Monday, November 22, 2010

Birdlife of Vietnam 2006.


Vietnam Post has issued the stamp series comprised of 5 pieces stamps, featured the pheasant birds and partridge birds with the collaboration of Birdlife International Organisation on year 2006. The species depicted are Edwards's Pheasant (Lophura edwardsi), The Orange-necked Partridge (Arborophila davidi), The Vietnamese Pheasant (Lophura hatinhensis),The Germain's Peacock-pheasant (Polyplectron germaini) , and The Crested Argus (Rheinardia ocellata).


Edwards's Pheasant, Lophura edwardsi, is a bird of the pheasant family Phasianidae that is endemic to the rainforests of Vietnam. Edwards's Pheasant has identified with sized of 58–67 cm long, with red legs and facial skin. The male is a mainly blue-black bird with a crest, and the female is a drab brown bird. The alarm call is a puk-puk-puk.

Edwards's Pheasant has two varieties, the nominate form Lophura edwardsi edwardsi has a white crest and upper tail, and the northern form Lophura edwardsi hatinhensis is found with a variable number of white retrices. This difference in the two forms may be due to inbreeding of a restricted, fragmented population there, and has also been seen in captive, inbred Lophura edwardsi edwardsi.

Both forms of Edward's Pheasant are currently listed as endangered species, having suffered from deforestation, hunting and the use of defoliants during the Vietnam War.This species is currently believed to number between 1000-3000 birds in the wild, mostly of the nominate form, but it is doing well in captivity, where it is the subject of ex-situ conservation.


The Orange-necked Partridge (Arborophila davidi) is a species of bird in the Phasianidae family and found in eastern Cambodia and southern Vietnam along the Cambodian-Vietnam border. The Orange-necked Partridge has identified with the size of 27 cm, Well-marked partridge with bold, black-and-white head markings and orange neck flush. 

The Orange-necked Partridge natural habitats are subtropical or tropical moist lowland forests, subtropical or tropical moist shrubland, and plantations. It is resident in evergreen forest in lowlands and foothills, from 120 m to at least 600 m, particularly hills covered with non-thorny bamboo.

It is threatened by habitat loss. Extensive deforestation, particularly from herbicide spraying during the Vietnam War, presumably triggered a historic decline. Habitat loss through commercial logging, unofficial timber collection and clearance of land for cultivation, compounded by high hunting levels across its restricted range, now represent the main threats. The Orange-necked Partridge has been down listed to Near Threatened.


The Vietnamese Pheasant (Lophura hatinhensis) is a species of gallopheasant. Discovered in 1964, it is endemic to central Vietnam. The Vietnamese Pheasant has identified are sized of 58-65 cm, blue-black pheasant (male) with short, shaggy white crest, red facial skin and white central tail feathers and the female uniform cold greyish-brown with warmer tinged wings and blackish tail with brown central tail feathers.  

The Vietnamese Pheasant ranges in the concentrates around Ke Go Nature Reserve in Ha Tinh Province. It inhabits primary and secondary (including logged) evergreen forest in lowlands and hills from sea-level (at least historically) to c.300 m. It may tolerate habitat degradation, but is apparently far more common in closed-canopy forest, and has been trapped in dense streamside vegetation.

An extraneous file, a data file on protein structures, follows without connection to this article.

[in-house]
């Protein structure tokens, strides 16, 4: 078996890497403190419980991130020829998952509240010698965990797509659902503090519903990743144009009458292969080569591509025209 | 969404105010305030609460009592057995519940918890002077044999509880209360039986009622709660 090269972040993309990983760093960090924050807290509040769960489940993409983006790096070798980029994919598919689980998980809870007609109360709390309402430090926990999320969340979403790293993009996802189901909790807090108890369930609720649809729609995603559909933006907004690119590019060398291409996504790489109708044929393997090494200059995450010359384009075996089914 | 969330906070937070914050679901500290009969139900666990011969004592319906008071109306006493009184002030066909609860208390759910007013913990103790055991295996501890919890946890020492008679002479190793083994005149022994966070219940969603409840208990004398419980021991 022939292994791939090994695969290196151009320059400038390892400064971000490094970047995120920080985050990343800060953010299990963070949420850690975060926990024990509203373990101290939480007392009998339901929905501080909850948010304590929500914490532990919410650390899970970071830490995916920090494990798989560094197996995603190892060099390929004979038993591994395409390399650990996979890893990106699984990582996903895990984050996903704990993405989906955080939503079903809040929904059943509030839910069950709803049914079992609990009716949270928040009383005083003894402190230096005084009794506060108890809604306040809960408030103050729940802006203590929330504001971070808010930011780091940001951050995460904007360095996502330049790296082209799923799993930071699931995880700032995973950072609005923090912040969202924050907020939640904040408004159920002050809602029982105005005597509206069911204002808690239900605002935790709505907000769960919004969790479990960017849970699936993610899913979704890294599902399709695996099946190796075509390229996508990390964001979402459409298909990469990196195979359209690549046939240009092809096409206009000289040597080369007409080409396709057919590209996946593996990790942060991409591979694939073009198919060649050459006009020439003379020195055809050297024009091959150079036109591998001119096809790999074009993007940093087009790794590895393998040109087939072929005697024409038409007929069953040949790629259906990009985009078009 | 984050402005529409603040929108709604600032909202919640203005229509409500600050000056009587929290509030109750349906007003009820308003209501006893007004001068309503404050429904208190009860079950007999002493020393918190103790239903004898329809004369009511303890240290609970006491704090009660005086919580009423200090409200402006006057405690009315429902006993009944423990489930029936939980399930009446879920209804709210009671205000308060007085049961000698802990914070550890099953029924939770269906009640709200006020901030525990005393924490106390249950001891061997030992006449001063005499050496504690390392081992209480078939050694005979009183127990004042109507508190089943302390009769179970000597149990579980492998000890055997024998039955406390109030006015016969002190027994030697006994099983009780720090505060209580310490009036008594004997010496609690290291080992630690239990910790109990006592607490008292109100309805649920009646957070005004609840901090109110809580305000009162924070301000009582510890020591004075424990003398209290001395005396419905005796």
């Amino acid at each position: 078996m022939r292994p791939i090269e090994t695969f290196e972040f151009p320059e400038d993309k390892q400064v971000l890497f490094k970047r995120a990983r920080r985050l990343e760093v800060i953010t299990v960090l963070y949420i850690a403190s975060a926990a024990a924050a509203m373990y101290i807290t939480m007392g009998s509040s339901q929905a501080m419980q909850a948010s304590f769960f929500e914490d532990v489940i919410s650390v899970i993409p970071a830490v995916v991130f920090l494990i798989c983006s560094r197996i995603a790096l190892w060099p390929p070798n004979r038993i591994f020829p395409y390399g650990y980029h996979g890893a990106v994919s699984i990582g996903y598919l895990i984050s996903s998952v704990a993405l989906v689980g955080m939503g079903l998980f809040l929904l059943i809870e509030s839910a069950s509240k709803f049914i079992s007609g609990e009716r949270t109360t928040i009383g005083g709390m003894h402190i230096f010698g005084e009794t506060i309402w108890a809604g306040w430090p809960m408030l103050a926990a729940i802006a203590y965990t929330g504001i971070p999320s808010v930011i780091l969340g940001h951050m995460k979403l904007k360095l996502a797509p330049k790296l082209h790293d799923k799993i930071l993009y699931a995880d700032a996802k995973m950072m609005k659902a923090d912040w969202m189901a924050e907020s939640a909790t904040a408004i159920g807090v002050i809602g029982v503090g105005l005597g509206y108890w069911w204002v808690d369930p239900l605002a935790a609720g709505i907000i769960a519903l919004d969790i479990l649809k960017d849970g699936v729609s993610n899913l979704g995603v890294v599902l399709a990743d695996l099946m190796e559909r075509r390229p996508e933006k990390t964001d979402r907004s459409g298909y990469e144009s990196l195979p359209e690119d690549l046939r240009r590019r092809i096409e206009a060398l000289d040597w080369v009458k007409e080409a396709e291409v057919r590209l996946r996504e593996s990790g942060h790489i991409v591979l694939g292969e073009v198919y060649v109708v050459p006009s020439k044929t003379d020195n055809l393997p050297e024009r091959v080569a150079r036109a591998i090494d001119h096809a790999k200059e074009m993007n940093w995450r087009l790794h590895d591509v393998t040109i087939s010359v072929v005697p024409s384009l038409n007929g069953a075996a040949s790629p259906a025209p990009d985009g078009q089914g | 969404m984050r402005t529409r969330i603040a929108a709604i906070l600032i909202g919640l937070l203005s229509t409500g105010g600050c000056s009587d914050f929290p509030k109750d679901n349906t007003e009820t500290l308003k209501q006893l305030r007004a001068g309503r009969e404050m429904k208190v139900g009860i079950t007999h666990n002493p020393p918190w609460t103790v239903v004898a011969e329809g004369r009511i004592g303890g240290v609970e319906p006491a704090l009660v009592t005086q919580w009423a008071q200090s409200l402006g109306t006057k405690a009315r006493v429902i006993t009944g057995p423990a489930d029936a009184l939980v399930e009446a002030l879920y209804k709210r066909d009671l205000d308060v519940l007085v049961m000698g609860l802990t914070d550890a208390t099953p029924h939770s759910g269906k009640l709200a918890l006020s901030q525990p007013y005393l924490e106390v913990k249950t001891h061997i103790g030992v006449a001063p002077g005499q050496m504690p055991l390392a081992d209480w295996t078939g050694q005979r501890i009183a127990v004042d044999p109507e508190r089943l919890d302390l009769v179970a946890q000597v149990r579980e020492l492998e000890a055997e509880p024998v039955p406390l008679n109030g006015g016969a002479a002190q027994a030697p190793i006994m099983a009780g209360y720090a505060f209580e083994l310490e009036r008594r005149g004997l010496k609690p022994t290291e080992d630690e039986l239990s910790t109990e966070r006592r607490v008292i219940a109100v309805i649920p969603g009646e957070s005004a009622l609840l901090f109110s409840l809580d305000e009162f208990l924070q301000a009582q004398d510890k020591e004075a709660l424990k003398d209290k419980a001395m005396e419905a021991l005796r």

The Vietnamese Pheasant are continuing to decline owing to destruction of its specialised lowland forest habitat and high levels of hunting, it may be up -listed to Critically Endangered in the very near future. Its global population has been estimated at less than 2,500 individuals. In December 2003, the known captive population numbered 177 individuals.


The Germain's Peacock-pheasant ( Polyplectron germaini ) ,is a medium-sized, approximately 60 cm long (male 56-60 cm, female 48 cm), brownish dark pheasant with finely spotted buff, short crest, bare red facial skin, brown iris and purplish-blue ocelli on upper body plumage and half of its tail of twenty feathers. Both sexes are similar. The female has eighteen tail feathers and is smaller than male.

The global population estimated to be >10,000 individuals. The German’s Peacock-pheasant is endemic to southern Indochina. It is found in semi-evergreen dry forests of southern Vietnam and eastern Cambodia from sea-level up to at least 1,400 m. The female usually lays two creamy-white eggs. Due to ongoing habitat loss and limited range, the Germain's Peacock-pheasant is evaluated as Near Threatened.


The Crested Argus, Rheinardia ocellata, is a large (up to 235cm long) and spectacular peafowl with dark-brown-spotted black and buff plumage, a pink bill, brown irises and blue skin around the eyes. The head is small, decorated with white erect crest feathers on the rear crown. The male has a broad and greatly elongated tail of twelve feathers, up to nearly two meters long (for a long time, considered the longest feathers from a wild bird species). The female looks similar, with a shorter crest and tail. The two species are the only members in monotypic genus Rheinardia.

Little is known about this species in the wild. A shy and elusive bird, the Crested Argus is found in forests of Vietnam, Laos and Malaysia in Southeast Asia. The diet consists mainly of, invertebrates, mollusks, amphibians, small reptiles, bamboo shoots, leaves, fruits and fungus.

The Crested Argus retires on emergent trees above the forest canopy for many hours a day. They will remain on these trees for days at a time during the wet season. The Crested Argus is strong fliers and pairs have been reported flying together.Due to ongoing habitat loss as well as overhunting in some areas, the Crested Argus is evaluated as Near Threatened .

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